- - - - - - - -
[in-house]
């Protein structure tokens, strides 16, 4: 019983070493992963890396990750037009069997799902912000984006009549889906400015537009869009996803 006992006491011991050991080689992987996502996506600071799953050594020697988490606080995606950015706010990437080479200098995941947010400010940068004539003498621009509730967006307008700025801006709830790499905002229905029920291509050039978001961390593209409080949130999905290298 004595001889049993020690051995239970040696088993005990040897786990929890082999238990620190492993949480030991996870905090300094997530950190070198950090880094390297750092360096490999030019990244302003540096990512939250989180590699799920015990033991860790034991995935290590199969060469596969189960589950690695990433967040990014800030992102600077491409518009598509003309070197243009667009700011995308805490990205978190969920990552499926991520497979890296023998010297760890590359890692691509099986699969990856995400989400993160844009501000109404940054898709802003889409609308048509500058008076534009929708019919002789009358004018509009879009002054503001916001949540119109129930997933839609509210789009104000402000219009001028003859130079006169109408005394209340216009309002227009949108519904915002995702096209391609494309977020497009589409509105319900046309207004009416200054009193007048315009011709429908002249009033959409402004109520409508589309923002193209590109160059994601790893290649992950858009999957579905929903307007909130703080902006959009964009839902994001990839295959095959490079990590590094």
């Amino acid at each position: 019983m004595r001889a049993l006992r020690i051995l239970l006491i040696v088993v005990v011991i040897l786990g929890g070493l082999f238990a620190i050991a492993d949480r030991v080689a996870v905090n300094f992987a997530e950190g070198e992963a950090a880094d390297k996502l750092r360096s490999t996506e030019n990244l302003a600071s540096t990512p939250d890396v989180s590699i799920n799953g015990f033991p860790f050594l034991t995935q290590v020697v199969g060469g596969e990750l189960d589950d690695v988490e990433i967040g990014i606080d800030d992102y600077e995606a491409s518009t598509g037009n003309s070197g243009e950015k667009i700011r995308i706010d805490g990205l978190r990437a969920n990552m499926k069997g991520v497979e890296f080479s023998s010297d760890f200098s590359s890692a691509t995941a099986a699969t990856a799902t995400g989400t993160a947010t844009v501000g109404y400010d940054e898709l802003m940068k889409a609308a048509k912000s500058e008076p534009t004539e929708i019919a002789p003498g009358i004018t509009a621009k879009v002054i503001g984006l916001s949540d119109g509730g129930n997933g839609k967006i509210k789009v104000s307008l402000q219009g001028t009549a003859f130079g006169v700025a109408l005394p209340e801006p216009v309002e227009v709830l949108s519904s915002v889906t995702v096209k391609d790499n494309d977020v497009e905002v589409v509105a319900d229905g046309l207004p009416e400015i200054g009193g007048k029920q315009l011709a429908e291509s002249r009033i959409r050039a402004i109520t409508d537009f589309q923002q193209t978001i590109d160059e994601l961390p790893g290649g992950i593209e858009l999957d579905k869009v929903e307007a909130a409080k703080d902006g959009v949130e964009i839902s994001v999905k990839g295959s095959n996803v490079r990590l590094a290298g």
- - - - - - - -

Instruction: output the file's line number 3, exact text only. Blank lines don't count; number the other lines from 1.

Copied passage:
């Amino acid at each position: 019983m004595r001889a049993l006992r020690i051995l239970l006491i040696v088993v005990v011991i040897l786990g929890g070493l082999f238990a620190i050991a492993d949480r030991v080689a996870v905090n300094f992987a997530e950190g070198e992963a950090a880094d390297k996502l750092r360096s490999t996506e030019n990244l302003a600071s540096t990512p939250d890396v989180s590699i799920n799953g015990f033991p860790f050594l034991t995935q290590v020697v199969g060469g596969e990750l189960d589950d690695v988490e990433i967040g990014i606080d800030d992102y600077e995606a491409s518009t598509g037009n003309s070197g243009e950015k667009i700011r995308i706010d805490g990205l978190r990437a969920n990552m499926k069997g991520v497979e890296f080479s023998s010297d760890f200098s590359s890692a691509t995941a099986a699969t990856a799902t995400g989400t993160a947010t844009v501000g109404y400010d940054e898709l802003m940068k889409a609308a048509k912000s500058e008076p534009t004539e929708i019919a002789p003498g009358i004018t509009a621009k879009v002054i503001g984006l916001s949540d119109g509730g129930n997933g839609k967006i509210k789009v104000s307008l402000q219009g001028t009549a003859f130079g006169v700025a109408l005394p209340e801006p216009v309002e227009v709830l949108s519904s915002v889906t995702v096209k391609d790499n494309d977020v497009e905002v589409v509105a319900d229905g046309l207004p009416e400015i200054g009193g007048k029920q315009l011709a429908e291509s002249r009033i959409r050039a402004i109520t409508d537009f589309q923002q193209t978001i590109d160059e994601l961390p790893g290649g992950i593209e858009l999957d579905k869009v929903e307007a909130a409080k703080d902006g959009v949130e964009i839902s994001v999905k990839g295959s095959n996803v490079r990590l590094a290298g």